Namibia part of Chinese US$60 billion Africa plan
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14 September 2018
Author   CHAMWE KAIRA
China’s recent US$60 billion pledge to Africa is the topic of discussion across the continent from Angola to Zimbabwe, with many expressing fear that the Asian economic powerhouse’s quest for natural resources and the no conditions attached loans it’s offering will result in the continent being debt trapped.
 Africa already owes China US$130 billion.
Namibia is no exception to those fears, although the country’s debt exposure to China is low at 2.6 percent of the country’s total debt of N$76.6 billion debt.
Chinese companies get most of the government construction tenders and the trade balance between China and Namibia is in favour of Namibia, mainly due to uranium exports from the Chinese owned uranium mine, Husab.
In fact, China overtook South Africa as the largest export destination for Namibian products, making up 18.3 per cent of the country’s total exports in the first quarter of 2018, according to the Namibia Statistics Agency.
 
Namibia mainly exports ores, nonferrous metal, aquatic products, fur skins and leather products to China while importing textile products, furniture, machinery and electronic items.
This week, President Hage Geingob and his ministers sought to put into perspective what the N$10 billion loan Namibia is seeking from China would mean in terms of debt sustainability and what projects the loan will fund.
Finance Minister, Calle Schlettwein, said no agreement has been signed with China on the upgrade of the Hosea Kutako International Airport, a project which has attracted Chinese interest.
From Schlettwein’s explanation, it seems it’s just a matter of time before the airport expansion tender is awarded to a Chinese firm.
“Nothing has been agreed on the airport, whether on the scope or size of the airport,” he said.
Geingob insisted that the airport tender and others will be awarded on Namibian terms and will involve Namibian companies.
Chinese firms are known for employing Chinese labourers and importing most materials including cement from China on their Namibian projects.
Geingob said it’s up to Namibia to dictate to China what terms it will accept for the Chinese loans. He said western companies operating in China invest on Chinese terms and Namibia can learn from this. 
“Don’t blame the Chinese, we must blame ourselves,” Geingob said.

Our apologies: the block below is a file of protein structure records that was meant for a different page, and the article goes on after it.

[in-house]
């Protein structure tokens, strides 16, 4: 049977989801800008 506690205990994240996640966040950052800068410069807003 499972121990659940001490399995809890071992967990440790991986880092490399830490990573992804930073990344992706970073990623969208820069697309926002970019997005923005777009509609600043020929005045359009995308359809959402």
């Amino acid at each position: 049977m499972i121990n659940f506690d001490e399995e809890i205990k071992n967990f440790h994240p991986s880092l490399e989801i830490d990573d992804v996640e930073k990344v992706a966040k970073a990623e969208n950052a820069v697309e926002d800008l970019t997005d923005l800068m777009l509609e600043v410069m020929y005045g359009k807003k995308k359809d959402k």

The president insisted that Namibia was a credit worthy nation, which could pick and choose who to borrow money from, implying that government would not borrow from China if it was not happy with the terms of the Chinese loan.
But Chinese loans are hard to resist.
Giving a comparison with other loans, Schlettwein said Chinese concessionary loans come with a two percent interest rate, compared to 7.7 percent on local Treasury Bills, nine percent on local bonds and seven percent on the Eurobond and loans from the African Development Bank.
Geingob said the loans from China would help create jobs through infrastructure development.
Schlettwien added that spending cuts in the last two years have slowed down the economy and the Chinese loan would be used to kick start the economy.
“Namibia must not be left behind. We are saying we are not an island. We need partners. We want to create jobs. We are craving for development.”
Information gleaned from the press conference suggest that some of the projects that may benefit from Chinese loans include the expansion of the Kalimbeza Rice Project in the Zambezi Region, road projects, housing projects, power stations and railway expansion. 
Despite the country’s debt having surpassed the original benchmark of 36 percent of GDP, Geingob insisted that ‘Namibia was not swallowed up by debt.’
He said the debt of around 43 percent was below the SADC average of 60 percent. “We will not be careless,” he said, adding that the government has other options to raise money including raising taxes.
“We can borrow or increases taxes.”
Across Africa, leaders have denied that they are selling their country’s resources for cheap to China.
South African President, Cyril Ramaphosa, rejected suggestions that China is a new coloniser and that his government has sold the country by signing loan agreements for State-owned enterprises.
African Union Chairman, Paul Kagame, defended China’s aid and investment strategy as ‘deeply transformational’ and respectful of Africa’s global position.
 
 
 

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